High Speed Spindle for SIEG X2 Mill - getting technical - Page 2


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Thread: High Speed Spindle for SIEG X2 Mill - getting technical

  1. #13
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    Whelen,

    I took a much closer look at the Proxxon motor(s) today when I was in the tool shop. I don't think they'd do so well after all - the cont rated duty cycle for the best Proxxon motors including the one Flashcut is using is 30 mins max. That was for 100v, 110v, 220v, and both 50/60hz.

    --TC



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    Tokyocrow
    I looked into the CNCMasters idea you suggested. It looks like a router solution. Also I've continued researching "high speed spindles". They can be deadly. At speeds even as low as 2,000 rpm a broken bit or loosening collet can cause a lot of damage. Of course safety glasses are mandatory. I prefer a face shield. But what about the rest of the body. At high spindle speeds the flying bit becomes a projectile and can kill. By the way I'm not coming down on your idea. It's just the reading I've done has alerted me to the safety issue of high speed spindles. I've always wondered why engraving machines are enclosed in a "bullet proof" box. Well now I know. I'll be encasing my "engraving" mill within a "bullet proof" box. The articles I've read say that conventional engineered tool holding forces are NOT sufficient to hold "bits" at high spindle speeds. Using a technology engineered to cut wood for cutting metal is a very serious risk. Tokyocrow, thanks for your ideas.

    Whelen



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    Halfnutz, I've looked into the air motor approach to high speed spindles. It looks like a great idea. To generate the CFM (cubic feet per minute) air flow for the required torque, a good size air compressor is required. And the noise level of the air motor is very high. Economical solution but noisy.

    Whelen



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    Tokyocrow and Jon, you are right, an "engraving" tool is removing very little material, so high speeds can be used and still be within the chip load requirements of the tool. Yes carbide burs can be used for a roughing tool path which leaves material for a finishing "cut" with the engraving tool. The Designs Computed, Virtual Sculptor VS3D/VScad3 software allows you to design (CAD) in raster space and converts to vector space. It generates the tool path (CAM), and can rough cut and finish cut by allowing the precise specification of the cutting tool geometry(s).

    As far as watts of power to do high speed engraving/sculpting/burnishing - the company to emulate is Roland. A leading Japaneese digital CNC engraving machine manufacturer. They have a machine for every price point. I'm trying to emulate the MDX-500. It comes with a high-torque spindle unit, 3,000 to 12,000 rpm or a high-speed spindle unit, 5,000 to 20,000 rpm. The spindle motor is dc brushless, 400 watts when with the high-torque spindle. So this gives an idea of the power required for a high speed engraving spindle. Tokyocrow, you were right in concluding that the Proxxon micro mill was under powered. My calculations also seemed to indicate that.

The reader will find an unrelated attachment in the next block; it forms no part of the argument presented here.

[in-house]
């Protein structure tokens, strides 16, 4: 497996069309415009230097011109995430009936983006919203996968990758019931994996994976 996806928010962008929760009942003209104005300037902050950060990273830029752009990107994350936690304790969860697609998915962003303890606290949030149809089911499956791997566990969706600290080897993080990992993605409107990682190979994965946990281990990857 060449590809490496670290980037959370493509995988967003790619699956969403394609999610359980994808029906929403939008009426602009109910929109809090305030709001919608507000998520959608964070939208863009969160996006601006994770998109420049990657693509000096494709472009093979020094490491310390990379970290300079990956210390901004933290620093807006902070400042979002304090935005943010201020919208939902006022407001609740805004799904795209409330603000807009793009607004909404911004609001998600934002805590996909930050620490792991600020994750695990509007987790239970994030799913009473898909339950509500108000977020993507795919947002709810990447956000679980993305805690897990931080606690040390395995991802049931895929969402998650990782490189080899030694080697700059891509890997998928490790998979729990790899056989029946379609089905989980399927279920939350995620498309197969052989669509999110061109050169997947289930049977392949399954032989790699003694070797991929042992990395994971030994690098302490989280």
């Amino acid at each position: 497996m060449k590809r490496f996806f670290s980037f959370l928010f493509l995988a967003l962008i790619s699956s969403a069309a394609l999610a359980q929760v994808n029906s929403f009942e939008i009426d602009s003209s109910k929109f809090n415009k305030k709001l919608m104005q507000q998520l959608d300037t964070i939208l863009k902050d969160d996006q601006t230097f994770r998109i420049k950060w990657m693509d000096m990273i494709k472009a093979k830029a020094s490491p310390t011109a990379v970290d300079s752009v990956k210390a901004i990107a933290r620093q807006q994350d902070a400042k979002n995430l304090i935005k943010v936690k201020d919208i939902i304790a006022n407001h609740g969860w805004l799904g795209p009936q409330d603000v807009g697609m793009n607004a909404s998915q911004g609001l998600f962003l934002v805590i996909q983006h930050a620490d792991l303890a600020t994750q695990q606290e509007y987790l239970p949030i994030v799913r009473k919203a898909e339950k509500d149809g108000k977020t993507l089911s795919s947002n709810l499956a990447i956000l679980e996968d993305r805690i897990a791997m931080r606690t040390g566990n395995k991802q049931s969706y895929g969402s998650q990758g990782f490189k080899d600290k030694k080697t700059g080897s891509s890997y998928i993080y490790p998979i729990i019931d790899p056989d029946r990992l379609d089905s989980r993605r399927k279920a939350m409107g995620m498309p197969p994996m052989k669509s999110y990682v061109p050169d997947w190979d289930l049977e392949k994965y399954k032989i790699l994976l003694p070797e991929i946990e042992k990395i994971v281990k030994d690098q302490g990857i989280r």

Also to repeat, these high speed spindle engravers are housed in a protective transparent box. A broken bit or loosened collet can cause a disaster.

    Our conversations are interesting as they are similar to what we did in the concept phase, when I worked as an advanced development engineer 20 years ago.

    By the way KDN Tool & Automation Engineering ( www.kdntool.com ) is studying a concept to get my stock SIEG X2 2,500 rpm bench mill to 9,600 rpm for engraving. They are interested in solutions as well as CNC conversions, and will work with you to get you to your application objectives.

    Whelen



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    Whelan, Its definately a once in a while deal, not something for heavy use. I geusse the best use for it is pc board drilling, I've got a set of drill bits so tiny it's unbelievable, Ive tried using them with a 1/8" R8 collet at 2500 RPM and its too slow, they stick and break.
    But yeah, for less than 20 bucks its a nice little tool to have in the shop, I use the little grinder for all kinds of stuff. Its easier to hold than a dremel, and at those speeds it makes a difference.

    Halfnutz

    (Note: The opinions expressed in this post are my own and are not necessarily those of CNCzone and its management)


  6. #18
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    Whelen,

    High Speed Spindle Safety is not really a concern for me as my wife makes sure I'm bound in leather, goggled, and plugged when I play - A full face shield would be a bit cumbersome though and detract from the pleasure as I couldn't see so well for closeup RCH work!! On the serious side though you're darn right about safety issues and I've seen less mention of it within CNCzone (why isn't there a safety forum?) and any other site as well, also lots of evidence (photos and videos) its a passive subject (as commonly the case everywhere) though it shouldn't be. BTW whatever CNC machine I wind up building/buying will be inside a 2cm thick composited granite enclosure with brushed alum frame and plexan portals and loads of exceptionally bright LED lighting. I have to admit though its actually less about safety and more about noise abatement and style (kind of cool design ain't it?) - we live in a Tokyo apartment where the expectations and tolerance of noise is quite low in comparison to the U.S. thus the heavy stone.

    Engraving .... high speeds ... what a confliction eh? Arrrgghh! I've gone around full circle on high speed spindles. The machine I've pretty much decided to buy has a 220v 0-7500rpm VFD driven spindle (2HP). For some of the work I do however I'll have to go a lot faster. My current handheld runs at 35,000 and does a pretty good job. The problem for my work is that CNC at our ¥/$ level doesn't have any means to measure torque nor provide smart feedback to control how fast the tool takes a bite thus I think I'll need 40,000~50,000 with a light bite, slow feed rate, and plenty of experientiamentanation <as W would put it>. I know very little about feedrates, chiploads, cooling etc etc. and that somewhat frightens the analytical controlled process engineering side of my brain, however I keep on the right side of my brain the knowledge that shops all over Bangkok finish and engrave work for folks like Cartier and Harry Winston with about the same level of knowledge as I have using an accurately driven CNC mounted 50,000rpm tool that curiously has the same part number as a dental drill when sold in Japan.